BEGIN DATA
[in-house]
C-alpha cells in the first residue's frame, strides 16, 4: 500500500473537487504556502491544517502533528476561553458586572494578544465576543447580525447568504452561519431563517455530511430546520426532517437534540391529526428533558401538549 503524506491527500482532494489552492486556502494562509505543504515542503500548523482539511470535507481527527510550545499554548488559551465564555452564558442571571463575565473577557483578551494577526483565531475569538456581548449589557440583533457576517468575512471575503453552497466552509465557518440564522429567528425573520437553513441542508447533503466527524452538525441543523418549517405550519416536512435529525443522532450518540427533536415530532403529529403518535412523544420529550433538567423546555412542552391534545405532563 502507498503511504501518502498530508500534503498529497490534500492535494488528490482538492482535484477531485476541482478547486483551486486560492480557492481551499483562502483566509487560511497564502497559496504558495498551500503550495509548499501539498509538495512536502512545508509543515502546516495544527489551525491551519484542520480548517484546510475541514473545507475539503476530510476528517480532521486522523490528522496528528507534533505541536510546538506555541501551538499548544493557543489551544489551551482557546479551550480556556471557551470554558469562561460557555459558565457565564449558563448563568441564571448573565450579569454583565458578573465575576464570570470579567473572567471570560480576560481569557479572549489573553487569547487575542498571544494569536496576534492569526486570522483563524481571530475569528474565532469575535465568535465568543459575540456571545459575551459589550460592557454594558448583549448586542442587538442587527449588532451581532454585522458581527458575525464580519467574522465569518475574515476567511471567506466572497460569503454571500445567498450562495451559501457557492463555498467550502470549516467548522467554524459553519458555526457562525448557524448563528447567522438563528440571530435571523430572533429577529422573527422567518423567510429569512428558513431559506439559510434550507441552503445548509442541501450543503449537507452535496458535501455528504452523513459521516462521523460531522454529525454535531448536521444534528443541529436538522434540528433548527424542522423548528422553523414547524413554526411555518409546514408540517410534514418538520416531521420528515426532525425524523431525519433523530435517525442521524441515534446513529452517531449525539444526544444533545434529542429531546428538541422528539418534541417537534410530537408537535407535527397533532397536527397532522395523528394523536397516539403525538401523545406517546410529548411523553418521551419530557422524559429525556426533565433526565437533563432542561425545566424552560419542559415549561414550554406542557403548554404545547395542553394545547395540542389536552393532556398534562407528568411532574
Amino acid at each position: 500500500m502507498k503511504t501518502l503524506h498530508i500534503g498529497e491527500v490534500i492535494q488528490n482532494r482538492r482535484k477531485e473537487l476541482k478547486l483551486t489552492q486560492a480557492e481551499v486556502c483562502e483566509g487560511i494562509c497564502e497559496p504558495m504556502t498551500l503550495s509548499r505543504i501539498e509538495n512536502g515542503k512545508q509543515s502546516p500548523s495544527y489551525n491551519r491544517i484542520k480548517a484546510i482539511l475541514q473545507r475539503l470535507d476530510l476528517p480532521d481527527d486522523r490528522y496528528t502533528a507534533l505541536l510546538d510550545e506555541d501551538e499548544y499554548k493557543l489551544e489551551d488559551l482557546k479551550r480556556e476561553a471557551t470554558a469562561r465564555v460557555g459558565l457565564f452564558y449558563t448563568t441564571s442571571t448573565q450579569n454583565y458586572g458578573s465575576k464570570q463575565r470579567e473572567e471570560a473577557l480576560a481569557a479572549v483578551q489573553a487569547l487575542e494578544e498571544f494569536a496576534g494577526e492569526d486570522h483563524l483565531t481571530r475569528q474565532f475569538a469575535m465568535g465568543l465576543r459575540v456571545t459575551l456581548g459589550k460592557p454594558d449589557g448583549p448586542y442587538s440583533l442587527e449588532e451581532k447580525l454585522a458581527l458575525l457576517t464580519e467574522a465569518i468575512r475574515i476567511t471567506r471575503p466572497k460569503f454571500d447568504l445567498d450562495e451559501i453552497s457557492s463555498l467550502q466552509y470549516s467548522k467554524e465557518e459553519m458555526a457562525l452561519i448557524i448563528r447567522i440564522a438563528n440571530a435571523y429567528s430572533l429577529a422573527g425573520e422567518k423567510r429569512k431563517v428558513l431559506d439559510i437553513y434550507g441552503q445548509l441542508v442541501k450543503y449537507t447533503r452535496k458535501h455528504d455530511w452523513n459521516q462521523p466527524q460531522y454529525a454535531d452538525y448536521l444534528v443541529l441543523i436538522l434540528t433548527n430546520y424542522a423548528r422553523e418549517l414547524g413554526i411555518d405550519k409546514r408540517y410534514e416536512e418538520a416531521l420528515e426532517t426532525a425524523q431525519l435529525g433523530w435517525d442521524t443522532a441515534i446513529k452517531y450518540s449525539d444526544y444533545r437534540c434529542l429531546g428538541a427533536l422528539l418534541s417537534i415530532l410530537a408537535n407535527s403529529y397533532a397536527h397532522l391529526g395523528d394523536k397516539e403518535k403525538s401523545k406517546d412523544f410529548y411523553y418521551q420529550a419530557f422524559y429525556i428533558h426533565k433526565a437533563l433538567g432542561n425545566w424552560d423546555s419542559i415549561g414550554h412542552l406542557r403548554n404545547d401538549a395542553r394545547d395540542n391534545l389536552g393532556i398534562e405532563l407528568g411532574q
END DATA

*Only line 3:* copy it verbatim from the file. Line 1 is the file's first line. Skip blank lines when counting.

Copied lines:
Amino acid at each position: 500500500m502507498k503511504t501518502l503524506h498530508i500534503g498529497e491527500v490534500i492535494q488528490n482532494r482538492r482535484k477531485e473537487l476541482k478547486l483551486t489552492q486560492a480557492e481551499v486556502c483562502e483566509g487560511i494562509c497564502e497559496p504558495m504556502t498551500l503550495s509548499r505543504i501539498e509538495n512536502g515542503k512545508q509543515s502546516p500548523s495544527y489551525n491551519r491544517i484542520k480548517a484546510i482539511l475541514q473545507r475539503l470535507d476530510l476528517p480532521d481527527d486522523r490528522y496528528t502533528a507534533l505541536l510546538d510550545e506555541d501551538e499548544y499554548k493557543l489551544e489551551d488559551l482557546k479551550r480556556e476561553a471557551t470554558a469562561r465564555v460557555g459558565l457565564f452564558y449558563t448563568t441564571s442571571t448573565q450579569n454583565y458586572g458578573s465575576k464570570q463575565r470579567e473572567e471570560a473577557l480576560a481569557a479572549v483578551q489573553a487569547l487575542e494578544e498571544f494569536a496576534g494577526e492569526d486570522h483563524l483565531t481571530r475569528q474565532f475569538a469575535m465568535g465568543l465576543r459575540v456571545t459575551l456581548g459589550k460592557p454594558d449589557g448583549p448586542y442587538s440583533l442587527e449588532e451581532k447580525l454585522a458581527l458575525l457576517t464580519e467574522a465569518i468575512r475574515i476567511t471567506r471575503p466572497k460569503f454571500d447568504l445567498d450562495e451559501i453552497s457557492s463555498l467550502q466552509y470549516s467548522k467554524e465557518e459553519m458555526a457562525l452561519i448557524i448563528r447567522i440564522a438563528n440571530a435571523y429567528s430572533l429577529a422573527g425573520e422567518k423567510r429569512k431563517v428558513l431559506d439559510i437553513y434550507g441552503q445548509l441542508v442541501k450543503y449537507t447533503r452535496k458535501h455528504d455530511w452523513n459521516q462521523p466527524q460531522y454529525a454535531d452538525y448536521l444534528v443541529l441543523i436538522l434540528t433548527n430546520y424542522a423548528r422553523e418549517l414547524g413554526i411555518d405550519k409546514r408540517y410534514e416536512e418538520a416531521l420528515e426532517t426532525a425524523q431525519l435529525g433523530w435517525d442521524t443522532a441515534i446513529k452517531y450518540s449525539d444526544y444533545r437534540c434529542l429531546g428538541a427533536l422528539l418534541s417537534i415530532l410530537a408537535n407535527s403529529y397533532a397536527h397532522l391529526g395523528d394523536k397516539e403518535k403525538s401523545k406517546d412523544f410529548y411523553y418521551q420529550a419530557f422524559y429525556i428533558h426533565k433526565a437533563l433538567g432542561n425545566w424552560d423546555s419542559i415549561g414550554h412542552l406542557r403548554n404545547d401538549a395542553r394545547d395540542n391534545l389536552g393532556i398534562e405532563l407528568g411532574q